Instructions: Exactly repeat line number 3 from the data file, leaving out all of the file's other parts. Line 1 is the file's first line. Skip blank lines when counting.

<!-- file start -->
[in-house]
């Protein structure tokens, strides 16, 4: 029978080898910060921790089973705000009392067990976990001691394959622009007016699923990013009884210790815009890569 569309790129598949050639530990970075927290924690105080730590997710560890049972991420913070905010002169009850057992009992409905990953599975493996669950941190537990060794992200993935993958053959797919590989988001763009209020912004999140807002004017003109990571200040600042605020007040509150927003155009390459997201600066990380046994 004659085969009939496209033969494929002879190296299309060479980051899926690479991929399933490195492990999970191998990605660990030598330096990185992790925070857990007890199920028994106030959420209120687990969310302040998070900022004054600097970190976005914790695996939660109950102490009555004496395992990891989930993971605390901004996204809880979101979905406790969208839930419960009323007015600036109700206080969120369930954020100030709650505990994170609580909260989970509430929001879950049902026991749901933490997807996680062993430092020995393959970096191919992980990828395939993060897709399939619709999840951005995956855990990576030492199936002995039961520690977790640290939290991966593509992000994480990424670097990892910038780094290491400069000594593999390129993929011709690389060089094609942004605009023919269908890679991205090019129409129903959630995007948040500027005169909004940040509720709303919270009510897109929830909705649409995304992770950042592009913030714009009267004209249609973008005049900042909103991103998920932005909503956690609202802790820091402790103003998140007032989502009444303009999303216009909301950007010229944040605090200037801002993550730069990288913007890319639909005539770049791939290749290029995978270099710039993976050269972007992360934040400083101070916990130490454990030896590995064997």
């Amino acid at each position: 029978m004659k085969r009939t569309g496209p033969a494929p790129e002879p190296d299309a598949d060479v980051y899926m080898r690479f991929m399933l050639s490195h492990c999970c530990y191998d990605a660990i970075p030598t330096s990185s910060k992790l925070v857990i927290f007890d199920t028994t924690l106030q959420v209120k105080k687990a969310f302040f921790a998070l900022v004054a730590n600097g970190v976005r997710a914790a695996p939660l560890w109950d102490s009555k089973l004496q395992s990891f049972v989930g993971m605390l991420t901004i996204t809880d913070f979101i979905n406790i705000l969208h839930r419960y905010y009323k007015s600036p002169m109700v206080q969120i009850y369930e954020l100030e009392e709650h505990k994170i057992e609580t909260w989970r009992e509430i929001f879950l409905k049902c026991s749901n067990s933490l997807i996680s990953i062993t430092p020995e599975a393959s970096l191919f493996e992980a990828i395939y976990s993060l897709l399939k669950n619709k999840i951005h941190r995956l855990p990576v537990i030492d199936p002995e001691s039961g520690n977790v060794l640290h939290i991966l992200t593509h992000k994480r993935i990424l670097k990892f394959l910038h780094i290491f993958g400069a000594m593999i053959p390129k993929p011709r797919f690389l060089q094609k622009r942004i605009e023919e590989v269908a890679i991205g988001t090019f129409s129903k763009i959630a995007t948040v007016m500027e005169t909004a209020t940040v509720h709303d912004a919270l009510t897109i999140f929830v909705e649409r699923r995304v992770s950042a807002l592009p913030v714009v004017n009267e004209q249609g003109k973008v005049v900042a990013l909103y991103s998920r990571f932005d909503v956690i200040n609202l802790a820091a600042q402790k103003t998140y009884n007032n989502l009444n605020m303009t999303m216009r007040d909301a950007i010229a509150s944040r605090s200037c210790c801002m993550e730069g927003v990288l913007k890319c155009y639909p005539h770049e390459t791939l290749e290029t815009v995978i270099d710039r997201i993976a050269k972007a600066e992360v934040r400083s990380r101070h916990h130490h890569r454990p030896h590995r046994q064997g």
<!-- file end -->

């Amino acid at each position: 029978m004659k085969r009939t569309g496209p033969a494929p790129e002879p190296d299309a598949d060479v980051y899926m080898r690479f991929m399933l050639s490195h492990c999970c530990y191998d990605a660990i970075p030598t330096s990185s910060k992790l925070v857990i927290f007890d199920t028994t924690l106030q959420v209120k105080k687990a969310f302040f921790a998070l900022v004054a730590n600097g970190v976005r997710a914790a695996p939660l560890w109950d102490s009555k089973l004496q395992s990891f049972v989930g993971m605390l991420t901004i996204t809880d913070f979101i979905n406790i705000l969208h839930r419960y905010y009323k007015s600036p002169m109700v206080q969120i009850y369930e954020l100030e009392e709650h505990k994170i057992e609580t909260w989970r009992e509430i929001f879950l409905k049902c026991s749901n067990s933490l997807i996680s990953i062993t430092p020995e599975a393959s970096l191919f493996e992980a990828i395939y976990s993060l897709l399939k669950n619709k999840i951005h941190r995956l855990p990576v537990i030492d199936p002995e001691s039961g520690n977790v060794l640290h939290i991966l992200t593509h992000k994480r993935i990424l670097k990892f394959l910038h780094i290491f993958g400069a000594m593999i053959p390129k993929p011709r797919f690389l060089q094609k622009r942004i605009e023919e590989v269908a890679i991205g988001t090019f129409s129903k763009i959630a995007t948040v007016m500027e005169t909004a209020t940040v509720h709303d912004a919270l009510t897109i999140f929830v909705e649409r699923r995304v992770s950042a807002l592009p913030v714009v004017n009267e004209q249609g003109k973008v005049v900042a990013l909103y991103s998920r990571f932005d909503v956690i200040n609202l802790a820091a600042q402790k103003t998140y009884n007032n989502l009444n605020m303009t999303m216009r007040d909301a950007i010229a509150s944040r605090s200037c210790c801002m993550e730069g927003v990288l913007k890319c155009y639909p005539h770049e390459t791939l290749e290029t815009v995978i270099d710039r997201i993976a050269k972007a600066e992360v934040r400083s990380r101070h916990h130490h890569r454990p030896h590995r046994q064997g």